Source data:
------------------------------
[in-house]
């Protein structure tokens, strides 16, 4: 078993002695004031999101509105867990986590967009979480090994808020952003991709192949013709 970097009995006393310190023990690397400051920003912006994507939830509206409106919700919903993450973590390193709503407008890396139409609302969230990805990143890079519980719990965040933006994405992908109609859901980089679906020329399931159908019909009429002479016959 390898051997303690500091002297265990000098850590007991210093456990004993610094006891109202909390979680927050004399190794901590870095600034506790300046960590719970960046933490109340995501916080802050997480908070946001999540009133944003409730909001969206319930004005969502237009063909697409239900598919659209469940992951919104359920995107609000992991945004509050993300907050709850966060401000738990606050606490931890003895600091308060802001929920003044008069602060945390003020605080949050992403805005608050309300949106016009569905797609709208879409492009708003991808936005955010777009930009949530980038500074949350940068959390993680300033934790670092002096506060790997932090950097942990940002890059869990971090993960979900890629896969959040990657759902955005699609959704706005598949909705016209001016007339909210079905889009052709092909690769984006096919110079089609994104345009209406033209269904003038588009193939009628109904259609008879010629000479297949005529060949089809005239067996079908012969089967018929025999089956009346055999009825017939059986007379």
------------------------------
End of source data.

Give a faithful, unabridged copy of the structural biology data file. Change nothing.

[in-house]
């Protein structure tokens, strides 16, 4: 078993002695004031999101509105867990986590967009979480090994808020952003991709192949013709 970097009995006393310190023990690397400051920003912006994507939830509206409106919700919903993450973590390193709503407008890396139409609302969230990805990143890079519980719990965040933006994405992908109609859901980089679906020329399931159908019909009429002479016959 390898051997303690500091002297265990000098850590007991210093456990004993610094006891109202909390979680927050004399190794901590870095600034506790300046960590719970960046933490109340995501916080802050997480908070946001999540009133944003409730909001969206319930004005969502237009063909697409239900598919659209469940992951919104359920995107609000992991945004509050993300907050709850966060401000738990606050606490931890003895600091308060802001929920003044008069602060945390003020605080949050992403805005608050309300949106016009569905797609709208879409492009708003991808936005955010777009930009949530980038500074949350940068959390993680300033934790670092002096506060790997932090950097942990940002890059869990971090993960979900890629896969959040990657759902955005699609959704706005598949909705016209001016007339909210079905889009052709092909690769984006096919110079089609994104345009209406033209269904003038588009193939009628109904259609008879010629000479297949005529060949089809005239067996079908012969089967018929025999089956009346055999009825017939059986007379």